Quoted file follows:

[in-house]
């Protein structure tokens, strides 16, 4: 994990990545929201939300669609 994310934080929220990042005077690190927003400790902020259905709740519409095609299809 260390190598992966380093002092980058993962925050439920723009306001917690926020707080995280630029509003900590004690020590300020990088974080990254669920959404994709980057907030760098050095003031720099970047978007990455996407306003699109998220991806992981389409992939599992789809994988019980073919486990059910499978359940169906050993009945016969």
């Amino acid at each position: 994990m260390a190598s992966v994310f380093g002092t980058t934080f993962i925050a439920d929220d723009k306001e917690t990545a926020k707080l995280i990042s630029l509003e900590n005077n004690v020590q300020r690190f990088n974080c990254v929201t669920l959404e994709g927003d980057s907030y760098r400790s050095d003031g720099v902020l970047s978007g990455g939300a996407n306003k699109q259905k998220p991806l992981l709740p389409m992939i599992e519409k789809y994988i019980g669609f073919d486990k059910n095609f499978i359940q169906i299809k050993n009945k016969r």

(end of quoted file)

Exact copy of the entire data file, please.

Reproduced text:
[in-house]
């Protein structure tokens, strides 16, 4: 994990990545929201939300669609 994310934080929220990042005077690190927003400790902020259905709740519409095609299809 260390190598992966380093002092980058993962925050439920723009306001917690926020707080995280630029509003900590004690020590300020990088974080990254669920959404994709980057907030760098050095003031720099970047978007990455996407306003699109998220991806992981389409992939599992789809994988019980073919486990059910499978359940169906050993009945016969």
């Amino acid at each position: 994990m260390a190598s992966v994310f380093g002092t980058t934080f993962i925050a439920d929220d723009k306001e917690t990545a926020k707080l995280i990042s630029l509003e900590n005077n004690v020590q300020r690190f990088n974080c990254v929201t669920l959404e994709g927003d980057s907030y760098r400790s050095d003031g720099v902020l970047s978007g990455g939300a996407n306003k699109q259905k998220p991806l992981l709740p389409m992939i599992e519409k789809y994988i019980g669609f073919d486990k059910n095609f499978i359940q169906i299809k050993n009945k016969r």